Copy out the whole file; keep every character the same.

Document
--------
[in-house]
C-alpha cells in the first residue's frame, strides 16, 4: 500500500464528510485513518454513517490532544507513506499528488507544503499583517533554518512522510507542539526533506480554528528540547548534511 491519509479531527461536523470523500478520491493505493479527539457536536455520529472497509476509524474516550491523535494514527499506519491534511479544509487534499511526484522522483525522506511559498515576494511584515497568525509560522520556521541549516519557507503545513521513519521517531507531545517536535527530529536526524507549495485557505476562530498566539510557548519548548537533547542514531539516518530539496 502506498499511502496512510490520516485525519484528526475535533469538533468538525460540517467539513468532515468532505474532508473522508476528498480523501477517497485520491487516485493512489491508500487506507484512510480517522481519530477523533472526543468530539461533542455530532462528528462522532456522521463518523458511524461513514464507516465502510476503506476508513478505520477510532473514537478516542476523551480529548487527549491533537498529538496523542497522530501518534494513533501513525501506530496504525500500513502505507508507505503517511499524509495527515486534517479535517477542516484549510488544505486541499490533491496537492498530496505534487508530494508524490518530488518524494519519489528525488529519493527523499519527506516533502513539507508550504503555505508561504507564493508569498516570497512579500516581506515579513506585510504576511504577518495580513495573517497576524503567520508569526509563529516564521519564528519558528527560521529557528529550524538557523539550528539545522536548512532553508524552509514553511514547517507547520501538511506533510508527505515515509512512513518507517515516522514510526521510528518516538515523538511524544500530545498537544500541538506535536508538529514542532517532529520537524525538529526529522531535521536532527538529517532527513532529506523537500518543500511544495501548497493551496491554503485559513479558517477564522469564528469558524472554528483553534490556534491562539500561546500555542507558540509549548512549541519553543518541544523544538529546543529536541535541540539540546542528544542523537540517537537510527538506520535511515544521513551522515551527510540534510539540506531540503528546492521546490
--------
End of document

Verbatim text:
[in-house]
C-alpha cells in the first residue's frame, strides 16, 4: 500500500464528510485513518454513517490532544507513506499528488507544503499583517533554518512522510507542539526533506480554528528540547548534511 491519509479531527461536523470523500478520491493505493479527539457536536455520529472497509476509524474516550491523535494514527499506519491534511479544509487534499511526484522522483525522506511559498515576494511584515497568525509560522520556521541549516519557507503545513521513519521517531507531545517536535527530529536526524507549495485557505476562530498566539510557548519548548537533547542514531539516518530539496 502506498499511502496512510490520516485525519484528526475535533469538533468538525460540517467539513468532515468532505474532508473522508476528498480523501477517497485520491487516485493512489491508500487506507484512510480517522481519530477523533472526543468530539461533542455530532462528528462522532456522521463518523458511524461513514464507516465502510476503506476508513478505520477510532473514537478516542476523551480529548487527549491533537498529538496523542497522530501518534494513533501513525501506530496504525500500513502505507508507505503517511499524509495527515486534517479535517477542516484549510488544505486541499490533491496537492498530496505534487508530494508524490518530488518524494519519489528525488529519493527523499519527506516533502513539507508550504503555505508561504507564493508569498516570497512579500516581506515579513506585510504576511504577518495580513495573517497576524503567520508569526509563529516564521519564528519558528527560521529557528529550524538557523539550528539545522536548512532553508524552509514553511514547517507547520501538511506533510508527505515515509512512513518507517515516522514510526521510528518516538515523538511524544500530545498537544500541538506535536508538529514542532517532529520537524525538529526529522531535521536532527538529517532527513532529506523537500518543500511544495501548497493551496491554503485559513479558517477564522469564528469558524472554528483553534490556534491562539500561546500555542507558540509549548512549541519553543518541544523544538529546543529536541535541540539540546542528544542523537540517537537510527538506520535511515544521513551522515551527510540534510539540506531540503528546492521546490